The technology products that you purchase are worthless…unless you adopt them.
Last month, I wrote about this concept, framed by the assertion that users must actually adopt a product in order to realize its true value. This month, I want to look at the other side of this problem, specifically from a cloud computing perspective. How can professional services firms help government customers achieve adoption of cloud products and services?
The inspiration for this blog came from a recent article that I read from the Technology Services Industry Associated (TSIA) by Bo DiMuccio, PhD, entitled The State of Professional Services: 2014 (login required). In general, traditional professional services companies are experienced at delivering product-attached, deployment-oriented services. The kind that greatly helps with realizing product value such as installation, configuration, training, health checks, and support. The problem, as I see it, is that this puts the product on a pedestal without focusing on whether or not the pedestal is in the right location. For us propeller-head engineers, this is like building the best widget in the world only to realize through unit and system testing that it does not actually do what is necessary to achieve the business value … a “forest for the trees problem.”
If we step back from the modus operandi of the professional services industry and ask what should we be doing – my answer is that we should put greater emphasis on the desired outcome of the business unit acquiring the technology. With today’s paradigm shift towards commodity technology and utility-based consumption, outcome-based results become illusive. Why? Because this shift drives consumers towards transactional and on-demand engagements, and the vendors supplying the technology towards competencies where they can best profit – a movement in opposite directions.
Last month, I stated that I would talk about specific services to consider within the Whole Product Concept. Here at DLT, we are focused on capabilities that will specifically establish us as a company that is uniquely capable of transitioning a technology purchase (or “rental” in today’s new era) into a desired business outcome.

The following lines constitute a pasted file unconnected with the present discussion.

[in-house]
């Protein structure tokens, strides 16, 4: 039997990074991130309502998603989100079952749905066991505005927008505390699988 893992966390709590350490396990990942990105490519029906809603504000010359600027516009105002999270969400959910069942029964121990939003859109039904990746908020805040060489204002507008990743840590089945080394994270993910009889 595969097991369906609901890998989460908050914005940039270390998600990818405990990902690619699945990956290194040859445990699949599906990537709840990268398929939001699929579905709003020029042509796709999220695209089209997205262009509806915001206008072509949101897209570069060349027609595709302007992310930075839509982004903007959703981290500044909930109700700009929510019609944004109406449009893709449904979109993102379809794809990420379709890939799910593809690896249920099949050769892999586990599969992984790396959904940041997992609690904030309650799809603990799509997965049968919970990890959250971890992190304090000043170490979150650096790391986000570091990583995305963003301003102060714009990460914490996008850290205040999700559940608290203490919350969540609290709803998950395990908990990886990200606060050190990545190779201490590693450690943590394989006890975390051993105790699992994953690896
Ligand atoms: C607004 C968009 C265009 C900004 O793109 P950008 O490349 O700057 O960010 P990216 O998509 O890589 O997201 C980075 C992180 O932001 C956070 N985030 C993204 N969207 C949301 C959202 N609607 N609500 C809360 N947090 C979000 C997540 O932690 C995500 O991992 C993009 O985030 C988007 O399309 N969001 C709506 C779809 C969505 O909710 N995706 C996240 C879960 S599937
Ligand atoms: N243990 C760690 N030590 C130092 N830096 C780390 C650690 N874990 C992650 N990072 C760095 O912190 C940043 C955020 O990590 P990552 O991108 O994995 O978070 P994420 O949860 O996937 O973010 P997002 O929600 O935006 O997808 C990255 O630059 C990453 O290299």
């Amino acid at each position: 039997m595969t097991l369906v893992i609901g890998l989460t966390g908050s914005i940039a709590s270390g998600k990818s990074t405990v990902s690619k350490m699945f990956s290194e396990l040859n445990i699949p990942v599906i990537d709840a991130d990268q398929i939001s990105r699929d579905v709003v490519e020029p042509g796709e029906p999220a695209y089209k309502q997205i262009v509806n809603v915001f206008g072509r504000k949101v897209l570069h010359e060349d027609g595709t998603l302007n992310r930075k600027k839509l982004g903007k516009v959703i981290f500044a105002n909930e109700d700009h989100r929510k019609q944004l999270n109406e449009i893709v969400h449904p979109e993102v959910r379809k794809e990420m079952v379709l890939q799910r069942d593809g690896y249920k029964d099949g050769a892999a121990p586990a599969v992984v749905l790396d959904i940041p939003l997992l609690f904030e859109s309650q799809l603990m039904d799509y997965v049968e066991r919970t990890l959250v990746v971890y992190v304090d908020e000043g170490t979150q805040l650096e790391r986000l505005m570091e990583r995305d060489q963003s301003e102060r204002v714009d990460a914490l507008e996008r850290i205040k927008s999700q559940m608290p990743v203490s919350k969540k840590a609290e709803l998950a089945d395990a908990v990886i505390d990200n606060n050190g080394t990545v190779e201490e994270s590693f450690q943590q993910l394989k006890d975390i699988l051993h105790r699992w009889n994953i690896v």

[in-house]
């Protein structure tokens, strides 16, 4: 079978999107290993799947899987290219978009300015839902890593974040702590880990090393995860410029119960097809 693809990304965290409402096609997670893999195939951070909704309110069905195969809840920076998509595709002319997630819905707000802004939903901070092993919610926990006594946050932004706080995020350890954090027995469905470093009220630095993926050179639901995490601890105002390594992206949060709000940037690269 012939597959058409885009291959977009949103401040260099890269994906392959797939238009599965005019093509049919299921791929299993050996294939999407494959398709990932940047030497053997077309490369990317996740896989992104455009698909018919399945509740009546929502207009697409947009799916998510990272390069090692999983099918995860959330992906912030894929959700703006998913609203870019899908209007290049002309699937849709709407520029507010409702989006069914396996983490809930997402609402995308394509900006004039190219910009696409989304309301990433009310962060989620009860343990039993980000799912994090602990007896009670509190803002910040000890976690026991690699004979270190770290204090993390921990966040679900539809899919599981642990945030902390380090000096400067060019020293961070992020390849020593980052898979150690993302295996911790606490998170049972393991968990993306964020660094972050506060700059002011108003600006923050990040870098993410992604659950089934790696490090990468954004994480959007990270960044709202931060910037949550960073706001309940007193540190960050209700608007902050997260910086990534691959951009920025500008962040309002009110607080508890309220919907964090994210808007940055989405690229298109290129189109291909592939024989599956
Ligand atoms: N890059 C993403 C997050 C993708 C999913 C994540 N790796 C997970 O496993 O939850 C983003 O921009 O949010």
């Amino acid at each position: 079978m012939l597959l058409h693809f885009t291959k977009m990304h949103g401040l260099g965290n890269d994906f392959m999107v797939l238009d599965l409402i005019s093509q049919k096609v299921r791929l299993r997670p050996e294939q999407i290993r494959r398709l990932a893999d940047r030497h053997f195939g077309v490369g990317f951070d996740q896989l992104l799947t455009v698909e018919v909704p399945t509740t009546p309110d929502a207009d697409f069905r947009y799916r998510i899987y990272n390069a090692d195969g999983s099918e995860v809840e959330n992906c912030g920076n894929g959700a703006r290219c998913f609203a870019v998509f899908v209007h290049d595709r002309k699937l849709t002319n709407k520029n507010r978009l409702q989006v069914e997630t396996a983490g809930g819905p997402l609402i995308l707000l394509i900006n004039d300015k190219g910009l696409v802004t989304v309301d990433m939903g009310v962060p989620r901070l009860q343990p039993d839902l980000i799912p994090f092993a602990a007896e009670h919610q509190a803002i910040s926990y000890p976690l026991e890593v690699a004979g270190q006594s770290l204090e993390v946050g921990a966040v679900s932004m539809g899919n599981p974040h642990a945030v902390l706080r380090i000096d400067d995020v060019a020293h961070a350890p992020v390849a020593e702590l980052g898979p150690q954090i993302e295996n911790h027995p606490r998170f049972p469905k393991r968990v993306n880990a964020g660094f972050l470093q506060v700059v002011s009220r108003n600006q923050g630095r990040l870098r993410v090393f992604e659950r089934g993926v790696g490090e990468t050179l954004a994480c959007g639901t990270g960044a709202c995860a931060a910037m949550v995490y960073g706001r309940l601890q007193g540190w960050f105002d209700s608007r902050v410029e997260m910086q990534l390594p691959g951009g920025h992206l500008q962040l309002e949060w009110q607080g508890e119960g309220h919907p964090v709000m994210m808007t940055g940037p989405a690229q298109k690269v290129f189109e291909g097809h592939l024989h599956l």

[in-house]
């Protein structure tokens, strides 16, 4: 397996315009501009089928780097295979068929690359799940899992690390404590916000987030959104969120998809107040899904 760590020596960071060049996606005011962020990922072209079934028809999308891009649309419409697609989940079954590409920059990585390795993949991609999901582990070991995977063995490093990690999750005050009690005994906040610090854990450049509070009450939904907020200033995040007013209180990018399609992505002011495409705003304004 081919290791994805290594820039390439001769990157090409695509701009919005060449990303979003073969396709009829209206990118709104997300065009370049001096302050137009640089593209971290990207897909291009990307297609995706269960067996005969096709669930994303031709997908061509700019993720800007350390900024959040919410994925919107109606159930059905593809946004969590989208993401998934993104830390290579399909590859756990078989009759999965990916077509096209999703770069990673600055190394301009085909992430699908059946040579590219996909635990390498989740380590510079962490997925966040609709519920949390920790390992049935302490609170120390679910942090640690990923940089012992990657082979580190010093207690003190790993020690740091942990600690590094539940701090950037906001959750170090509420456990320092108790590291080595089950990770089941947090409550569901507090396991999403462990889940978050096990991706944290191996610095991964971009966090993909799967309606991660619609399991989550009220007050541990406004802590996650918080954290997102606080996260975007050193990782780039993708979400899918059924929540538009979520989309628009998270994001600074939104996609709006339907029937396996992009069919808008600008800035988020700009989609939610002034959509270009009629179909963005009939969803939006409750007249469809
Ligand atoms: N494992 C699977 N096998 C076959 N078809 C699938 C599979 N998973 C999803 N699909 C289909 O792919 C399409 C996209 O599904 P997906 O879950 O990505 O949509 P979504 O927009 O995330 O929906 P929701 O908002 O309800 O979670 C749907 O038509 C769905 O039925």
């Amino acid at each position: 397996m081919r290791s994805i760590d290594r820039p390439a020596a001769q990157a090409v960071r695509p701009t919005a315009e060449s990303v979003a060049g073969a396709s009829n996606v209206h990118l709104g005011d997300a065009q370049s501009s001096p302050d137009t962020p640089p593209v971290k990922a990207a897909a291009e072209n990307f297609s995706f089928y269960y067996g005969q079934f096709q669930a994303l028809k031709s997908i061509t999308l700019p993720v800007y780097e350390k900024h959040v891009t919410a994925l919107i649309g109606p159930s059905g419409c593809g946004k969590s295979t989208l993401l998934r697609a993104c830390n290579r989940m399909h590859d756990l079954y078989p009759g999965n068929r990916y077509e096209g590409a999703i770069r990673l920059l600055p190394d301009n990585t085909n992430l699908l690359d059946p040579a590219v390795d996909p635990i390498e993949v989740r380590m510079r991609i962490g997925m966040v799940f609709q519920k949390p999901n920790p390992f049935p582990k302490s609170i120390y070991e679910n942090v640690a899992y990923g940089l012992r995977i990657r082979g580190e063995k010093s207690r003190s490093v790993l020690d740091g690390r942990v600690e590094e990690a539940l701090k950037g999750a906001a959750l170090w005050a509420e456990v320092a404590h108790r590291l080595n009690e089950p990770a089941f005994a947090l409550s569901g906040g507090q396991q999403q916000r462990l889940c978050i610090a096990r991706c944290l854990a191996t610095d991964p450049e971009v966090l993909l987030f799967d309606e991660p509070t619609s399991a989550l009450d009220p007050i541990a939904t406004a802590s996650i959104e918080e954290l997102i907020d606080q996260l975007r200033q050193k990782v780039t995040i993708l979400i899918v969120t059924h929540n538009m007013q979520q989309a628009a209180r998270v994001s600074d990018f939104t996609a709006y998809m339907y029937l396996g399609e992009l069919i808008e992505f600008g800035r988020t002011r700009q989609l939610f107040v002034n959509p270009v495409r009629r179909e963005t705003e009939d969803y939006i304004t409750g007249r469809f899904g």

Cloud Adoption According to DLT
Our focus is centered on three main pillars. The first is to develop an adoption playbook for our portfolio that will instruct customers on how to best adopt the products purchased within their agency or organization. The second is to develop responsive, packaged offerings that take advantage of Consumption Economics . And finally, the return to emphasizing an engineering staff that has deep business domain expertise.
I’d like to expand a little bit on the first pillar mentioned above. According to a TSIA report, “only 44% of professional services organizations have a formal methodology in place to increase product adoption.” Drawing from this research and applying it toward an objective capability, my team and I are developing three specific services as part of our adoption playbook for the cloud era. These services are:
- Consumption Monitoring – An annuity service designed to update customers on current adoption or utilization levels such as actual consumption against planned consumption. This service reports on end-user adoption levels, feature or capability adoption, and volumes.
- Consumption Optimization – An annuity service designed to interact with end users or with the technology itself to optimize customers’ business outcomes through application of optimization techniques and tools.
- Adoption Planning – A project-based service designed to plan the optimal adoption of a new technology deployment. The plan directs the adoption activities of both the supplier and the customer.
This is but a brief introduction to a key element within our overall strategy. Next month, I will take you deeper into our adoption playbook.